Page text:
"Life is all memory, except for the present moment that goes by you so quickly, you hardly catch it going."
-- Tennessee Williams

Perhaps there is someone like this in your life, be it a sibling, friend, someone of the same or opposite sex. A person who knows your entire history or has only been present in your life for a short period of time, but is indelibly a saint.  For me, that person is my mother, Stephanie.

It's no secret my mum is aging, and has worked so incredibly hard to earn the money to pay for our voyages through the years. I don't remember a time in my life when she was not working two jobs, always running from one to the other. We hopped buses and walked across San Francisco, my mother toting me to all of her college classes because she was a single parent without a babysitter. One night in the city, I even witnessed her launch a fist at an approaching stranger who tried to lay a hand on her.

Although that was 25 years ago, the same tenacious qualities still exist in my mother, they just manifest in different ways.  Namely, when we travel.  I cannot recall a trip we've embarked on where I haven't seen her strength.  In Greece, she handled a mini-crisis when I became violently ill unexpectedly.  In Norway she assertively and diplomatically told off a meddling stewardess who harassed me because I wouldn't change seats with another passenger.  As recently as Australia, she emphasized enjoying the adventure instead of agonizing over price tags.  "It's only money," she reminded.

In a strange way, going abroad brought -- and brings about -- absolute role reversal.  I now feel an odd sense of protection over my mother, the same woman who has looked after me since my first breath.  In Italy, after my mother wrecked a hire motorcycle, I reminded her we could have been hurt and the outcome much worse. "Besides," I told her "it's only money." While our ship's frame scraped through the ice, my fear was minimally assuaged because if I died at least I would be with my mum.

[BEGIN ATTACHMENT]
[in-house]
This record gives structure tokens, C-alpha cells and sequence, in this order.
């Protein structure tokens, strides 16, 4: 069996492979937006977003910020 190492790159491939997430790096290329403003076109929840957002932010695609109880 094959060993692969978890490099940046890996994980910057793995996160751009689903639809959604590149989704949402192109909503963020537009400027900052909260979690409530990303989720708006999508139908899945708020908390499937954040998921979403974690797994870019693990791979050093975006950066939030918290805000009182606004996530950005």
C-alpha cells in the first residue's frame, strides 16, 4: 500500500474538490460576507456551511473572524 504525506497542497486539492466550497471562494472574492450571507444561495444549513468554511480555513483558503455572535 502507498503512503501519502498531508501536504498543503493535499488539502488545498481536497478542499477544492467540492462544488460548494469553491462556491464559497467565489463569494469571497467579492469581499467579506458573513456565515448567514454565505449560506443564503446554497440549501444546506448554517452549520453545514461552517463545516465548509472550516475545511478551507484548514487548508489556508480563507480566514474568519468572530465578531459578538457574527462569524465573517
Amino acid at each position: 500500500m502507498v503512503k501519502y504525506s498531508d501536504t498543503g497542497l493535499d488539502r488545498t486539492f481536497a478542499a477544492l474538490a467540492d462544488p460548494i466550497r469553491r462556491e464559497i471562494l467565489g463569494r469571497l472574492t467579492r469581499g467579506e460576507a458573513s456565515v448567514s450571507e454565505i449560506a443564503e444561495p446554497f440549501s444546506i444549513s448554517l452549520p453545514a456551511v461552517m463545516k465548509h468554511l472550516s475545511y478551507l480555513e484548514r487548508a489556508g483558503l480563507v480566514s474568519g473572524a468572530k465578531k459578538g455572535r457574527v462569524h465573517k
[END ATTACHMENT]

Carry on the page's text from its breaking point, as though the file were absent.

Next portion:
So, as Australasia commenced, I became the brawn.  Flying to and fro, I lifted our bulky bags over my head, straining under the weight, shoving them into the bins more times than I can count.  I led our hikes, and -- in Karijini National Park -- harnessed the backpack filled with supplies for the trip, so she could cling to the rock easier.  Since we traveled by bus in Fiji, I got even more of a work out.  I always hoisted her carry-on onto the bus, climbed up the narrow high steps, then returned to the road to retrieve my baggage and repeat the process. I created a makeshift foothold for mom by cupping my hands together so she could use my human platform to hoist herself into the tinny a.k.a. small boat after snorkeling at Moon Reef.  Although it would have been strenuous, I was prepared to bring my suitcase and hers over the hills of Wayalailai, although I was relieved of this duty since the hotel staff insisted on hauling it.
To me, it felt  -- and still feels -- like my duty to ferry her luggage across the world.  Like if I shirked, I was acting selfishly.  Though my mother would never think that and loathes being mollycoddled, it's paramount to me that she simply enjoy the scenery, smells, and people without having to be hassled with the logistics.  Not to mention, traveling is tough on the body, and her health is of the utmost importance.  I tell myself: I will do this [physical effort] because I still can.  And if ever there comes a day when I cannot do all the heavy lifting, then at least my mother will be well-rested for it.

My mother is my responsibility, and I, hers, but not in a negative way. It's like traveling with the Hope Diamond.  I will always protect her and strive to make her life easier. To me, she is such precious cargo I cannot entrust this inestimable role to anyone else. Our irrevocable love knows no boundaries.  Every time we embarked on a new trip, we promised that should one of us become gravely sick -- or even die -- the other will continue on in homage to the other.

When I falter, have an emotional meltdown in a foreign country, or become violently ill, I know she will pick up the slack. This is the beauty of these journeys with my best friend, Stephanie.  I see the deepening crows' feet around my eyes and her progressively graying hair, and understand the fragility of life.  Although we lived in Australasia for two months, it will never be enough. I can never have enough of these times with my mum.  Now, -- at age 32 -- in light of this epiphany I feel time slipping away faster.  While most people are excited to check items & countries off their bucket list, or retire, I have growing anxiety that we haven't checked off enough yet.  Time will be gone for one -- and both -- of us too soon; in the blink of an eye.


  1. Sweet post, Mich -- "It's like traveling with the Hope Diamond."

  2. Hi Albert! Missed you this morning! Thanks for your sweet words. When you're an only child your parent is your best friend + parent + playmate. You know this... HAPPY HOLIDAYS!


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